The paradox for missions of being in the world but not of the world
One of the most challenging issues for mission work, where Jesus has yet to be heard, is balancing the fine line between one’s faith in Jesus while living contentedly within one’s society – socially and sometimes even legally where that might be life threatening.
Syncretism is drawing from two or more belief systems at the same time; hoping for the best of two religious worlds. One kind of syncretism is the “mixing and matching” of pagan beliefs and practices with those revealed by God, like in Exodus 32 when the Israelites follow the customs of the surrounding nations by constructing a golden calf to be their god and giving it honor that rightfully belongs to God. The second kind is when a Christian (and sometimes a Western) practice is inbued with indigenous meaning such as when Simon the magician seeks to buy the power of the Holy Spirit and continues to act from his former role as a sorcerer.
Both are wrong, since the Church is to be pure and all that is believed and practiced should be biblical. But how are local believers to live in faith to Christ where there is none, and yet retain a culturally acceptable identity? This “insider paradigm” – can be a worthy goal even; believers retaining their involvement in the hope to influence their culture toward Christ.
Do we need to pray with our heads bowed and eyes closed? Can our eyes and palms be opened or can we pray standing or prostrate? Must we sing worship songs before we hear the Word of God? Can I use a scripted prayer? Can church be on another day other than Sunday? Can two or three gathered be called “church”?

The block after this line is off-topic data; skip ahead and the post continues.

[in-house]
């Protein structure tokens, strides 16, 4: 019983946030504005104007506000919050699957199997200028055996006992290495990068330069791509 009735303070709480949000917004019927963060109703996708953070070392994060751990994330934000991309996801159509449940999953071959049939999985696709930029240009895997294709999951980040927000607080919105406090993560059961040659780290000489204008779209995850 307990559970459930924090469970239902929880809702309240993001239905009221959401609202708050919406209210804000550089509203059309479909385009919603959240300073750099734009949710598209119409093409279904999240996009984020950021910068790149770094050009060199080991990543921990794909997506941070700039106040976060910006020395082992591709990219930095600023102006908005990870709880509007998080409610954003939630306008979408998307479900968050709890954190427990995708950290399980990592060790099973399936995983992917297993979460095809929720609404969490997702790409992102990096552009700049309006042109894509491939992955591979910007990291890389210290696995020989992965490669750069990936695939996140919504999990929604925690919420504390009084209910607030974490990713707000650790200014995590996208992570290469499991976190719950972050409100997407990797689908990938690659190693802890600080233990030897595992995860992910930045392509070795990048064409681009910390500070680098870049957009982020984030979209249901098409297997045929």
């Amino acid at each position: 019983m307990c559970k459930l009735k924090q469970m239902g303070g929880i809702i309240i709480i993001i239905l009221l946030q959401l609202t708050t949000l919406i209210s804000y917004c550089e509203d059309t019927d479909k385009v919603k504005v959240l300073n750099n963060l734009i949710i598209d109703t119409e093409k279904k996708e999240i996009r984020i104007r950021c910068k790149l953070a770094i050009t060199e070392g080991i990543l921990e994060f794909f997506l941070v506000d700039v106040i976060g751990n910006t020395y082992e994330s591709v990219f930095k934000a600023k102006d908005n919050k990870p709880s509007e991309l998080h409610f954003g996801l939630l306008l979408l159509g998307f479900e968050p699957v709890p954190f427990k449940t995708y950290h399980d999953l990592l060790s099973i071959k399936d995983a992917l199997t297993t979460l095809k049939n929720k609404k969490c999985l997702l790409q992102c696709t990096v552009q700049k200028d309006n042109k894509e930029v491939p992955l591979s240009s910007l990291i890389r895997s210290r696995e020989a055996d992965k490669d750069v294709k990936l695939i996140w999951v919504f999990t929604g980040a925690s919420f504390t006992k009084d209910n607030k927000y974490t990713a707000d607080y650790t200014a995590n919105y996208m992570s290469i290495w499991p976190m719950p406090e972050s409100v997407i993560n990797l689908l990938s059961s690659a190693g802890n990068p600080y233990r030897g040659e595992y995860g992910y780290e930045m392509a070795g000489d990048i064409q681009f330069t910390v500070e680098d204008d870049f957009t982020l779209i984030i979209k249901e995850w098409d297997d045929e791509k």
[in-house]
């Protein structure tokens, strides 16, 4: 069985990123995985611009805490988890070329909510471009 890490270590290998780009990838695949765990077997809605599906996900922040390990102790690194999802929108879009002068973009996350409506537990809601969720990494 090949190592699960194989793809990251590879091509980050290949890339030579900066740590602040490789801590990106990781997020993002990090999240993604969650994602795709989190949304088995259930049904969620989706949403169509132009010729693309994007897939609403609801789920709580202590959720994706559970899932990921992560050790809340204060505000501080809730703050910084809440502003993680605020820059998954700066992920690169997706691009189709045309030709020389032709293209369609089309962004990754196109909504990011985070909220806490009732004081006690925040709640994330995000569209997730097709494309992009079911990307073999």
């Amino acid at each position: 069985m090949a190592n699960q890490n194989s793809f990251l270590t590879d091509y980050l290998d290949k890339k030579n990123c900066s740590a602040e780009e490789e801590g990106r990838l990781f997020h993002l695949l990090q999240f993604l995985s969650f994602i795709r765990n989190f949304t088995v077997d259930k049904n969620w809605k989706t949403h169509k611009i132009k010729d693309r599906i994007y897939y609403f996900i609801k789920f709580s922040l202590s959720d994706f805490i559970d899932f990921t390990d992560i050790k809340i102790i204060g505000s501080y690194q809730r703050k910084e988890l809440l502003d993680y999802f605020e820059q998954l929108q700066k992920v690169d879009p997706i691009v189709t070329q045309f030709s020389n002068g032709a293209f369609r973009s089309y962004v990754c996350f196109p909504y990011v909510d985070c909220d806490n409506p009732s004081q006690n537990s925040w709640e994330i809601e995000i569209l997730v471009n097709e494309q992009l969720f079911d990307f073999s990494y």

I ask these questions because I recently read an article that raised these issues and every time I visit the field, I am amazed by how many national believers speak the same language of “Christian-ese” (if there was such a word) even though their cultures are so different. Yet I am also humbled when I see the beauty of a local but faithful interpretation of the Gospel through their cultural forms. Many of these questions are real issues for new believers where the Gospel is only just being reached. The Jesus we preach can often be lost in the Western Christian culture we practice. Our hope should be to communicate the Gospel in a meaningful and relevant way to the culture we bring it to, rather than a religious reflection of the culture we are from.
I don’t have a definite answer to this fuzzy line between syncretism and contextualisation, but we can look to Jesus who whilst upholding the highest standards of holiness was able to respond to people in their context with great compassion.
What local and contextualised ways have you seen the Gospel faithfully interpreted on mission trips? Share your thoughts and let us know!
Thanks Ly-ann Tan Low for this great article!
After 10 years as a teacher, Ly-ann has found her balance serving those on the field as Island ECC’s Global Outreach Coordinator and using her professional skills as an Education Technology Consultant for Asia Education Resource Consortium to help families in the field.